A recent decision from a federal court in Missouri highlights some of the difficulties presented by mass copyright infringement litigation against BitTorrent users. The court held that the “joinder” of all defendants in a single lawsuit was not proper based on interests of fairness and judicial economy.
The Rules of Civil Procedure allow joinder of multiple defendants in an action when the claims against them arise out of the same transaction or occurrence (or series of related transactions or occurrences) and when any question of law or fact common to all defendants will arise in the action.
Though all defendants were accused of trading the same work in the same BitTorrent swarm, the court found joinder would make the case unmanageable and prejudicial.
The court recognized the substantial logistical issues that would arise with having many joined defendants. Looking to an earlier BitTorrent case before the same court, as well as decisions from other districts, the court noted the complexity with managing myriad issues such as wireless network security, personal responsibility, and the allegedly innocent account holder of a multi-unit property.
Moreover, the court found that forcing all defendants to litigate as a group would cause those defendants to suffer prejudice. Each would be required to serve documents on every other defendant — a notable burden given that many would be pro se and not e-filers. Additionally, having each defendant at each others’ deposition would be a “thoroughly unmanageable situation.” Courtroom proceedings would be similarly unworkable, with all defendants present and each requiring his or her own “mini-trial.”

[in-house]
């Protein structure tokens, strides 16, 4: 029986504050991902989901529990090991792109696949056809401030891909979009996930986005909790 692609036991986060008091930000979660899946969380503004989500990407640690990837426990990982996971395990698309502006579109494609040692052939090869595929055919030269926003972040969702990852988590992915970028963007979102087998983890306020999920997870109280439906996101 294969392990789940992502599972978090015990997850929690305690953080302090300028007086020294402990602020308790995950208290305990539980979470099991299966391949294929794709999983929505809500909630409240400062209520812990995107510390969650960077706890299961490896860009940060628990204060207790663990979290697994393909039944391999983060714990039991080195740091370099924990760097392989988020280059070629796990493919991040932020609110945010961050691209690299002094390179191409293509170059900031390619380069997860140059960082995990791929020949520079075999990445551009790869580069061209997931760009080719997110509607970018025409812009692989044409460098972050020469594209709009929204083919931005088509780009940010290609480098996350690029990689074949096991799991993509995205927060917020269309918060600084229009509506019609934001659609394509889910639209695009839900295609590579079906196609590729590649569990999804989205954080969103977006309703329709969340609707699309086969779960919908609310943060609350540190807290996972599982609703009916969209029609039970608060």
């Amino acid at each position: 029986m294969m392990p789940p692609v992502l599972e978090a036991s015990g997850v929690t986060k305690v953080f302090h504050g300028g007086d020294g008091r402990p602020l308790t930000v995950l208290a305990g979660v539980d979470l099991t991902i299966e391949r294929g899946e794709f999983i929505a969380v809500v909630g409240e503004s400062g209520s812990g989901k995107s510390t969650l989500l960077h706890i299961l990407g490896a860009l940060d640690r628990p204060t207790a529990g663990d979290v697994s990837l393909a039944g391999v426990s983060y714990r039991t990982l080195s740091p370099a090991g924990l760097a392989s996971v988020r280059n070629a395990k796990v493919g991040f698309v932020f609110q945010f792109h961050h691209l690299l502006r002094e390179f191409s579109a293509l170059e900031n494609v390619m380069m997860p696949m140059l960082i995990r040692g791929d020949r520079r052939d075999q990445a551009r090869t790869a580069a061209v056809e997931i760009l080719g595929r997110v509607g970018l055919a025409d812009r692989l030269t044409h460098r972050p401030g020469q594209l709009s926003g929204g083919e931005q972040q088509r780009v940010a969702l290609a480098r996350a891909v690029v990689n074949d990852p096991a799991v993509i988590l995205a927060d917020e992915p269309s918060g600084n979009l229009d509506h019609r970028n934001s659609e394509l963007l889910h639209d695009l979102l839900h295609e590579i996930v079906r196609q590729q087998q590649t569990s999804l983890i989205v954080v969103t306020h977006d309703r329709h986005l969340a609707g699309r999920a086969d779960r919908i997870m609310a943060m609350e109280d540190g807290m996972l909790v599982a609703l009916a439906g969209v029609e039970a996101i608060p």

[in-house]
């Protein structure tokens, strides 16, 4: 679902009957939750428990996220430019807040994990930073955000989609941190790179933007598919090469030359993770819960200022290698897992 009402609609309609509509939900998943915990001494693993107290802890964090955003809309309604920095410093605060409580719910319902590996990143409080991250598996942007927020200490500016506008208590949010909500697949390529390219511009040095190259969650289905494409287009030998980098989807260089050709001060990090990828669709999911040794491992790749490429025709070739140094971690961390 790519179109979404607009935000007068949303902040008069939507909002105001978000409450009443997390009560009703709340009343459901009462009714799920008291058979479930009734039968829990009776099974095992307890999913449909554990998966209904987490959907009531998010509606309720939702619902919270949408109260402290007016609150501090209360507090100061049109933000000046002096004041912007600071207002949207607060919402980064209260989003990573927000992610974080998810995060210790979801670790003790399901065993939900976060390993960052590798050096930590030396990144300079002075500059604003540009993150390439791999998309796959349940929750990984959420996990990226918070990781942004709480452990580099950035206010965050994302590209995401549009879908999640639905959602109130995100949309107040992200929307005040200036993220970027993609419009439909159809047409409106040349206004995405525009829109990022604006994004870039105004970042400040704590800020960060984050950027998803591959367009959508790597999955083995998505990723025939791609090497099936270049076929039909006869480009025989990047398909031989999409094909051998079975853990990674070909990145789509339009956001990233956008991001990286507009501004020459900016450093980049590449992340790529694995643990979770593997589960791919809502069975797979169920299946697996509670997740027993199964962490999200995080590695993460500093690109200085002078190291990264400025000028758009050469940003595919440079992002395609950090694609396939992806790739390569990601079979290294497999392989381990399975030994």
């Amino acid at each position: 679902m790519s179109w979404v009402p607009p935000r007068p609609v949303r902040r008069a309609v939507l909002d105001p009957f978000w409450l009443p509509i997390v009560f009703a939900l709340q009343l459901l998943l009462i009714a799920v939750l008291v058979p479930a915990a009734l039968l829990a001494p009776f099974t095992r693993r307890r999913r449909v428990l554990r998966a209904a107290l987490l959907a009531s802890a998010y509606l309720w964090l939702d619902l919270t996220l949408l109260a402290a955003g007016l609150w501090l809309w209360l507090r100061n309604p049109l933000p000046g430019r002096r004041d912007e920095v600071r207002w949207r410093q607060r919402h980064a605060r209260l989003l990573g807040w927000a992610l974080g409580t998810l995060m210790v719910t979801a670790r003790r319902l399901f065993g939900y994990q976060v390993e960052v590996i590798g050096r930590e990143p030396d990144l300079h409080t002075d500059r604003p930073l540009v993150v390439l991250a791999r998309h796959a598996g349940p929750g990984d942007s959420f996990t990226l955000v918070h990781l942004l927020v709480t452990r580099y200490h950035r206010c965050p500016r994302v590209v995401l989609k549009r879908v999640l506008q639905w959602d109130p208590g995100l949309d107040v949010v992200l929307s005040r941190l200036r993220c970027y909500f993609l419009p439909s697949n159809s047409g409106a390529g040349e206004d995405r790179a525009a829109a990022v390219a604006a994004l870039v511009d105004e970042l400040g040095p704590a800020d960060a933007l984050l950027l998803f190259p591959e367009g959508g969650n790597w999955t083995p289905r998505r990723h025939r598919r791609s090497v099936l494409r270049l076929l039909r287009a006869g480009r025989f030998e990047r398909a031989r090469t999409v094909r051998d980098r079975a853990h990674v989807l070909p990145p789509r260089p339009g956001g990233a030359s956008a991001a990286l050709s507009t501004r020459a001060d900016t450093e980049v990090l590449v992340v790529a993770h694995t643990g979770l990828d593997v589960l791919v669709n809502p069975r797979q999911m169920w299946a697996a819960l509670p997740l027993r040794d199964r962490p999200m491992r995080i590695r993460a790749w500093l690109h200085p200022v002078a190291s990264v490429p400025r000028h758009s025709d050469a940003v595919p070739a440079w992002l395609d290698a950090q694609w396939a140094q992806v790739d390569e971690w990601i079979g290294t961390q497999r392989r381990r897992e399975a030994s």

The court found that in contrast to the unfairness posed to the defendants by joinder, the prejudice to plaintiff would be less burdensome. Plaintiff would be required to bring suit against the remaining defendants and pay a filing fee for each action, but “[t]he serious procedural, case management, and fairness concerns that arise in actions such as this outweigh any convenience and cost-savings on Plaintiff’s part.” Indeed, “payment of a separate filing fee for its claim against each Defendant properly balances the Plaintiff’s right to protect its copyright with the Court’s interest in cost-efficient adjudication of cases.”
Purzel Video GMBH v. Does 1–67, 2013 WL 3941383 (E.D.Mo. July 31, 2013)